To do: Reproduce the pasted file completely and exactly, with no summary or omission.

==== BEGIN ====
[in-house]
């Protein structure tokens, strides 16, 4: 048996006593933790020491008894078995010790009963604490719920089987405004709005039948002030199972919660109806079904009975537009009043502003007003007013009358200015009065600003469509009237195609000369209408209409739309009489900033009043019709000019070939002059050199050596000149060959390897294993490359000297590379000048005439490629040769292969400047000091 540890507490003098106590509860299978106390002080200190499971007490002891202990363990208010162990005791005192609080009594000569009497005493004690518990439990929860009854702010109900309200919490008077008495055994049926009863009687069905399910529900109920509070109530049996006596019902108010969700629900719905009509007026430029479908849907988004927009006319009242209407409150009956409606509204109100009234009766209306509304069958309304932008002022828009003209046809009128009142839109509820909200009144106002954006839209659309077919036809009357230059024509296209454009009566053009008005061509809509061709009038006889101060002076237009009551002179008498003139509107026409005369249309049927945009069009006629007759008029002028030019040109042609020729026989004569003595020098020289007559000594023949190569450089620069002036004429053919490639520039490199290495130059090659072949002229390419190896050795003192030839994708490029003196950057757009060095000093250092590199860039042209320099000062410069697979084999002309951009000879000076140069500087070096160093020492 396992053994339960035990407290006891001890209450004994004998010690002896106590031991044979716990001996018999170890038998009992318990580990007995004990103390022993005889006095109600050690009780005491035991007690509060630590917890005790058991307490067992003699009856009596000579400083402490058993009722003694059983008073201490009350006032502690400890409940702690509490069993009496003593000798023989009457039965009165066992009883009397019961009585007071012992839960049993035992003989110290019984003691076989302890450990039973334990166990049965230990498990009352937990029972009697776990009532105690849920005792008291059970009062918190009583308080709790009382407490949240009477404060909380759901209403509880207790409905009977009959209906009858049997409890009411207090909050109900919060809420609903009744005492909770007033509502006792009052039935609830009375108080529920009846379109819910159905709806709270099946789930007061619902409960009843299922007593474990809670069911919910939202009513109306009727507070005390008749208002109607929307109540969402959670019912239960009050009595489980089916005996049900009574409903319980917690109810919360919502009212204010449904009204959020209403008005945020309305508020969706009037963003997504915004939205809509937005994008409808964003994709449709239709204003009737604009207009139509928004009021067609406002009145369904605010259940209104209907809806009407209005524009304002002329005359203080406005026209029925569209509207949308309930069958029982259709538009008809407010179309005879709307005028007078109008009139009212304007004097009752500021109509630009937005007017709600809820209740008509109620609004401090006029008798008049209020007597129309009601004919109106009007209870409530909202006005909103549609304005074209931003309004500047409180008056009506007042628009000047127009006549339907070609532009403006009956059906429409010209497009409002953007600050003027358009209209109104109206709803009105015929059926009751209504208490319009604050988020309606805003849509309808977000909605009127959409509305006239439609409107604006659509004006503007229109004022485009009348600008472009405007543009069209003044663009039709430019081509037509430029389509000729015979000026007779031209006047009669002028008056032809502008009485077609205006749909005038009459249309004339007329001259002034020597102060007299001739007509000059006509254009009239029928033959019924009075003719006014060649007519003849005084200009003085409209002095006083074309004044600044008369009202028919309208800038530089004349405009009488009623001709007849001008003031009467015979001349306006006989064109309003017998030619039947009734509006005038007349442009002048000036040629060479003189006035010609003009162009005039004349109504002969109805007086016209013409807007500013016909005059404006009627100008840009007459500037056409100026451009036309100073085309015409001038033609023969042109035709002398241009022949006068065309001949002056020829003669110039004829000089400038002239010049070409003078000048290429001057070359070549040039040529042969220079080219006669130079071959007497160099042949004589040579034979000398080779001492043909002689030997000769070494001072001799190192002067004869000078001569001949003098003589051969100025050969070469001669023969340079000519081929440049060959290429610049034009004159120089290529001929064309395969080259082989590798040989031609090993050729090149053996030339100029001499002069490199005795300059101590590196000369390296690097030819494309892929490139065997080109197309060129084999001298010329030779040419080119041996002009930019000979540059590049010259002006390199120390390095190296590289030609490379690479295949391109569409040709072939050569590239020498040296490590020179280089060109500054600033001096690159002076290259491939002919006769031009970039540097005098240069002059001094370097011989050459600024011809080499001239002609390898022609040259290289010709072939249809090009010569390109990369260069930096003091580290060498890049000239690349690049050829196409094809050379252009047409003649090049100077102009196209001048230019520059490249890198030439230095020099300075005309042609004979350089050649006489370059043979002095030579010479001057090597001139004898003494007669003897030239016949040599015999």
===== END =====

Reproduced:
[in-house]
């Protein structure tokens, strides 16, 4: 048996006593933790020491008894078995010790009963604490719920089987405004709005039948002030199972919660109806079904009975537009009043502003007003007013009358200015009065600003469509009237195609000369209408209409739309009489900033009043019709000019070939002059050199050596000149060959390897294993490359000297590379000048005439490629040769292969400047000091 540890507490003098106590509860299978106390002080200190499971007490002891202990363990208010162990005791005192609080009594000569009497005493004690518990439990929860009854702010109900309200919490008077008495055994049926009863009687069905399910529900109920509070109530049996006596019902108010969700629900719905009509007026430029479908849907988004927009006319009242209407409150009956409606509204109100009234009766209306509304069958309304932008002022828009003209046809009128009142839109509820909200009144106002954006839209659309077919036809009357230059024509296209454009009566053009008005061509809509061709009038006889101060002076237009009551002179008498003139509107026409005369249309049927945009069009006629007759008029002028030019040109042609020729026989004569003595020098020289007559000594023949190569450089620069002036004429053919490639520039490199290495130059090659072949002229390419190896050795003192030839994708490029003196950057757009060095000093250092590199860039042209320099000062410069697979084999002309951009000879000076140069500087070096160093020492 396992053994339960035990407290006891001890209450004994004998010690002896106590031991044979716990001996018999170890038998009992318990580990007995004990103390022993005889006095109600050690009780005491035991007690509060630590917890005790058991307490067992003699009856009596000579400083402490058993009722003694059983008073201490009350006032502690400890409940702690509490069993009496003593000798023989009457039965009165066992009883009397019961009585007071012992839960049993035992003989110290019984003691076989302890450990039973334990166990049965230990498990009352937990029972009697776990009532105690849920005792008291059970009062918190009583308080709790009382407490949240009477404060909380759901209403509880207790409905009977009959209906009858049997409890009411207090909050109900919060809420609903009744005492909770007033509502006792009052039935609830009375108080529920009846379109819910159905709806709270099946789930007061619902409960009843299922007593474990809670069911919910939202009513109306009727507070005390008749208002109607929307109540969402959670019912239960009050009595489980089916005996049900009574409903319980917690109810919360919502009212204010449904009204959020209403008005945020309305508020969706009037963003997504915004939205809509937005994008409808964003994709449709239709204003009737604009207009139509928004009021067609406002009145369904605010259940209104209907809806009407209005524009304002002329005359203080406005026209029925569209509207949308309930069958029982259709538009008809407010179309005879709307005028007078109008009139009212304007004097009752500021109509630009937005007017709600809820209740008509109620609004401090006029008798008049209020007597129309009601004919109106009007209870409530909202006005909103549609304005074209931003309004500047409180008056009506007042628009000047127009006549339907070609532009403006009956059906429409010209497009409002953007600050003027358009209209109104109206709803009105015929059926009751209504208490319009604050988020309606805003849509309808977000909605009127959409509305006239439609409107604006659509004006503007229109004022485009009348600008472009405007543009069209003044663009039709430019081509037509430029389509000729015979000026007779031209006047009669002028008056032809502008009485077609205006749909005038009459249309004339007329001259002034020597102060007299001739007509000059006509254009009239029928033959019924009075003719006014060649007519003849005084200009003085409209002095006083074309004044600044008369009202028919309208800038530089004349405009009488009623001709007849001008003031009467015979001349306006006989064109309003017998030619039947009734509006005038007349442009002048000036040629060479003189006035010609003009162009005039004349109504002969109805007086016209013409807007500013016909005059404006009627100008840009007459500037056409100026451009036309100073085309015409001038033609023969042109035709002398241009022949006068065309001949002056020829003669110039004829000089400038002239010049070409003078000048290429001057070359070549040039040529042969220079080219006669130079071959007497160099042949004589040579034979000398080779001492043909002689030997000769070494001072001799190192002067004869000078001569001949003098003589051969100025050969070469001669023969340079000519081929440049060959290429610049034009004159120089290529001929064309395969080259082989590798040989031609090993050729090149053996030339100029001499002069490199005795300059101590590196000369390296690097030819494309892929490139065997080109197309060129084999001298010329030779040419080119041996002009930019000979540059590049010259002006390199120390390095190296590289030609490379690479295949391109569409040709072939050569590239020498040296490590020179280089060109500054600033001096690159002076290259491939002919006769031009970039540097005098240069002059001094370097011989050459600024011809080499001239002609390898022609040259290289010709072939249809090009010569390109990369260069930096003091580290060498890049000239690349690049050829196409094809050379252009047409003649090049100077102009196209001048230019520059490249890198030439230095020099300075005309042609004979350089050649006489370059043979002095030579010479001057090597001139004898003494007669003897030239016949040599015999």